We’ve all been there before: We really need a particular source image to realize an idea. And we don’t have a copy of one ourselves. But look – there’s one on a web site! Or a client gives us one that they picked up “somewhere.” Or there’s a book lying around the office that we could scan. And if anyone involved feels a twinge of guilt, someone else tries to excuse it as “public domain” or “fair use.”
Sorry; these “solutions” are illegal, and unfortunately most claims of public domain and fair use tend to be based more on wishful thinking than on fact. If someone else created something, and exercised just the slightest smidge of creativity in doing so, then they own the rights to it, as well as the rights to every variation of it (commonly known as a “derivative work”) – and they have to explicitly release the rights for you to have a shot at it. Fair use does exist, but it’s pretty narrow and gray; if you’re not quoting small pieces for a scholarly review, it probably doesn’t apply.
But we’re not here just to slap your wrists; we’re here to give you some viable solutions. To start, there’s a wealth of royalty free stock footage and imagery out there for sale designed for this very purpose. We have cabinets full of the stuff, and consider it a good investment – it’s another solution we provide our clients. On the high end, we particularly like footage from Artbeats (register on their web site and get a free clip; subscribe to their newsletter and get an additional free clip every month). On the low end, iStock and other user-generated-content sites have been a big boon; for example, the image we used at the top of this entry only cost a dollar and change on iStock. (Full disclosure: we personally sell video clips through both. Hey – it’s a way to make money back on content you generate…) For music, there’s hiring local talent to record something original, or using stock music (not iTunes!) – many uses such as demo reels or trade show music typically cost under $100. We like SmartSound and VideoHelper in these areas.No budget? And no opportunity to shoot it yourself? Fortunately, there is a large amount of source material out there in the public domain which you can use for free. For example, if you’re a US citizen, anything your tax dollars funded (such as the military or space programs) is yours to use.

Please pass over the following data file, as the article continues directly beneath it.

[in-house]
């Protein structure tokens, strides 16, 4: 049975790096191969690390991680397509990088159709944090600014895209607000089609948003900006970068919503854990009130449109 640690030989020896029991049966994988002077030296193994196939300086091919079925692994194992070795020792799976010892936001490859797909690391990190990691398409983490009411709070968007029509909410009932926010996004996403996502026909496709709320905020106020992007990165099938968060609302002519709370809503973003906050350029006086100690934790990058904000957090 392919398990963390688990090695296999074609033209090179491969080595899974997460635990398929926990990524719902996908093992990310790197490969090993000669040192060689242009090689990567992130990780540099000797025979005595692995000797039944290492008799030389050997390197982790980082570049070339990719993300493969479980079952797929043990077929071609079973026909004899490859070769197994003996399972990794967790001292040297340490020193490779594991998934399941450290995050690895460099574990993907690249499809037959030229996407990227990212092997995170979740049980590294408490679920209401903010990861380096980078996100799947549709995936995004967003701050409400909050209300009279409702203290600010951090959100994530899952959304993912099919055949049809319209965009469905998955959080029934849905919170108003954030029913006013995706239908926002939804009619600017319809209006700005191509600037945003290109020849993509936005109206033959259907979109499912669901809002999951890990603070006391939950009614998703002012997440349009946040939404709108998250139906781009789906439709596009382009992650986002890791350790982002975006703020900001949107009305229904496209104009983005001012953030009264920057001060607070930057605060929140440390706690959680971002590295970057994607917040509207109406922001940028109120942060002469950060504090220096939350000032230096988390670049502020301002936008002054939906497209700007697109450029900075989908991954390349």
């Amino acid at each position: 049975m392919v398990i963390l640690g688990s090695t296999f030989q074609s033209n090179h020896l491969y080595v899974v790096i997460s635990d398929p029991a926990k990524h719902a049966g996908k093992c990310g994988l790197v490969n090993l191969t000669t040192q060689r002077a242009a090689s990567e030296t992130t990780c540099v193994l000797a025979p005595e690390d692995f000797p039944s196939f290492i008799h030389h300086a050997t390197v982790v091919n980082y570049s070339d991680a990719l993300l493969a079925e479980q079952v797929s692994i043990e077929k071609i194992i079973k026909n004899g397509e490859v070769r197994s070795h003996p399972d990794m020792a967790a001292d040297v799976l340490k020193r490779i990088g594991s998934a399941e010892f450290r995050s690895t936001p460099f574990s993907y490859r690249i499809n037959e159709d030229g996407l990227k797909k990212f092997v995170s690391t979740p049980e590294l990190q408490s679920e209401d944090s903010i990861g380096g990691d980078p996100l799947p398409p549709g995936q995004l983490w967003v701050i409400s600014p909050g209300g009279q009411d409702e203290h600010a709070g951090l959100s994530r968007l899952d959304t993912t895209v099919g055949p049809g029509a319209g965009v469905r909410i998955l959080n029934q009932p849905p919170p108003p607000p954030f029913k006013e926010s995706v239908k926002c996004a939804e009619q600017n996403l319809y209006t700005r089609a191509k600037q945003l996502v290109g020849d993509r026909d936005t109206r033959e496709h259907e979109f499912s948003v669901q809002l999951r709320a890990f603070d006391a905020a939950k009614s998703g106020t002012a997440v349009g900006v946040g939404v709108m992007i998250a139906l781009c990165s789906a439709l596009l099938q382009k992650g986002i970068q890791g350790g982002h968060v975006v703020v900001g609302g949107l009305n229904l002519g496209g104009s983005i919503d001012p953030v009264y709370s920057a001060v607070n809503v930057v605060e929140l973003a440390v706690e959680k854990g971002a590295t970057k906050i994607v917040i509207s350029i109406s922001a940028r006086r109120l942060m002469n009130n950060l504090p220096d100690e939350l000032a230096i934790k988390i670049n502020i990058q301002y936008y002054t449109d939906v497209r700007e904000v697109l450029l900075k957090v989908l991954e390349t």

However, a lot of people misinterpret the public domain or the concept of “fair use” in ways that might lead you to believe they still believe in the tooth fairy as well. Fortunately, there’s a really great resource available on the subject: The Public Domain from Nolo Press. Not only does it give you suggestions on where to find public domain sources, it explains what you can and cannot use in very clear, plain-English terms (with lots of real-world legal cases to back it up). We consider it a necessary part of any media person’s bookshelf.
And as for clients: Many are getting far stricter about where sources come from, expecting you to be able to document beyond doubt that you can use it in works you’re creating for them. As they expand into new media, they don’t want to see any restrictions on the license agreements; you may need to negotiate special releases for stock footage you plan to use. And as for clients on the other side of the fence: We make it part of our contract that they take responsibility for securing the rights to any source material they supply to us, to keep ourselves out of the legal blame game.
The bottom line is: Treat the content of others the way you would want your own content to be treated. Then we can all stay employed.
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